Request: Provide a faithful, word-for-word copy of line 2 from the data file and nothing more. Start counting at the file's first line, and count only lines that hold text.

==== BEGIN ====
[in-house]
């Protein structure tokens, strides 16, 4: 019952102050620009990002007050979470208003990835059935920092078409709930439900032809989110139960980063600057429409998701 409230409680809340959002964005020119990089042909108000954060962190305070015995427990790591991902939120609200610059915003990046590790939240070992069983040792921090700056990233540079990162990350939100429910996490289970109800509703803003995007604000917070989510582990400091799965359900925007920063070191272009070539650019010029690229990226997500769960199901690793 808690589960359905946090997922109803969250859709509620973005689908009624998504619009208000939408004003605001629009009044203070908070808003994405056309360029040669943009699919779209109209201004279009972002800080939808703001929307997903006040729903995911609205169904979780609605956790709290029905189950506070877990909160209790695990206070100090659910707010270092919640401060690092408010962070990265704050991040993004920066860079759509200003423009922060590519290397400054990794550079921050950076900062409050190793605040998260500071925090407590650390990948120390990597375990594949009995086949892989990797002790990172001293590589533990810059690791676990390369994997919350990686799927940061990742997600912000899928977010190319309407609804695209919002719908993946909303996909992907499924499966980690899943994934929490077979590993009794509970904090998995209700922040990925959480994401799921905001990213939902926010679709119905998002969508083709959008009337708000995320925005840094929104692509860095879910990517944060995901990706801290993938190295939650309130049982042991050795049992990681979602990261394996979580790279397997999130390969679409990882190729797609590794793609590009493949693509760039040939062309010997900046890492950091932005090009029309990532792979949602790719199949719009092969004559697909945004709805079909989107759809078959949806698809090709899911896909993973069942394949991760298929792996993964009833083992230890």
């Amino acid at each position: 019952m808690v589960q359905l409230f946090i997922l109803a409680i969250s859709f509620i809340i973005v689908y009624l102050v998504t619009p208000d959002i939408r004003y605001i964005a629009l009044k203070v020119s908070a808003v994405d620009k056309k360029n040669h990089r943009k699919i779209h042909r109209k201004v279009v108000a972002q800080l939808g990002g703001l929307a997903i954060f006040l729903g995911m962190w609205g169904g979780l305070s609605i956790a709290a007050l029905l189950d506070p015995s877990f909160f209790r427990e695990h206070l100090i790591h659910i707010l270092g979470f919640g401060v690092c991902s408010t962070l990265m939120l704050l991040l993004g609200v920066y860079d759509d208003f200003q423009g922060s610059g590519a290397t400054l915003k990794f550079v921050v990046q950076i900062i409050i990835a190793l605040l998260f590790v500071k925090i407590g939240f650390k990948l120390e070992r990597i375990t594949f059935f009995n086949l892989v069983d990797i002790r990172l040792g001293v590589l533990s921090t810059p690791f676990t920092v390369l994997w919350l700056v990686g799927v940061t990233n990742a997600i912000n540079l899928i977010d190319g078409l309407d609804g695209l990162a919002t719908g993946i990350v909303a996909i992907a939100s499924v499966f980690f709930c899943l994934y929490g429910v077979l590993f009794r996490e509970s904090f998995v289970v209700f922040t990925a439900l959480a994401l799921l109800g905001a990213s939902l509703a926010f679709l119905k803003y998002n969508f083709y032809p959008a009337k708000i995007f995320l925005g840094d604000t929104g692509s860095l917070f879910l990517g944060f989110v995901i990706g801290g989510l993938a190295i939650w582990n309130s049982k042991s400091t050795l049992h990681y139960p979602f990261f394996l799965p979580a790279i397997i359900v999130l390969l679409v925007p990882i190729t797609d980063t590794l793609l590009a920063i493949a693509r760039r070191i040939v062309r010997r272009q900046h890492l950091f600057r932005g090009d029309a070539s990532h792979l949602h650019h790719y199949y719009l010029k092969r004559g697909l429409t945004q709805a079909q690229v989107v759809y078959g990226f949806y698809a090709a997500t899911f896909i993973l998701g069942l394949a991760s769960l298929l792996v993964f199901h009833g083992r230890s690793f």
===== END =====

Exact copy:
């Protein structure tokens, strides 16, 4: 019952102050620009990002007050979470208003990835059935920092078409709930439900032809989110139960980063600057429409998701 409230409680809340959002964005020119990089042909108000954060962190305070015995427990790591991902939120609200610059915003990046590790939240070992069983040792921090700056990233540079990162990350939100429910996490289970109800509703803003995007604000917070989510582990400091799965359900925007920063070191272009070539650019010029690229990226997500769960199901690793 808690589960359905946090997922109803969250859709509620973005689908009624998504619009208000939408004003605001629009009044203070908070808003994405056309360029040669943009699919779209109209201004279009972002800080939808703001929307997903006040729903995911609205169904979780609605956790709290029905189950506070877990909160209790695990206070100090659910707010270092919640401060690092408010962070990265704050991040993004920066860079759509200003423009922060590519290397400054990794550079921050950076900062409050190793605040998260500071925090407590650390990948120390990597375990594949009995086949892989990797002790990172001293590589533990810059690791676990390369994997919350990686799927940061990742997600912000899928977010190319309407609804695209919002719908993946909303996909992907499924499966980690899943994934929490077979590993009794509970904090998995209700922040990925959480994401799921905001990213939902926010679709119905998002969508083709959008009337708000995320925005840094929104692509860095879910990517944060995901990706801290993938190295939650309130049982042991050795049992990681979602990261394996979580790279397997999130390969679409990882190729797609590794793609590009493949693509760039040939062309010997900046890492950091932005090009029309990532792979949602790719199949719009092969004559697909945004709805079909989107759809078959949806698809090709899911896909993973069942394949991760298929792996993964009833083992230890």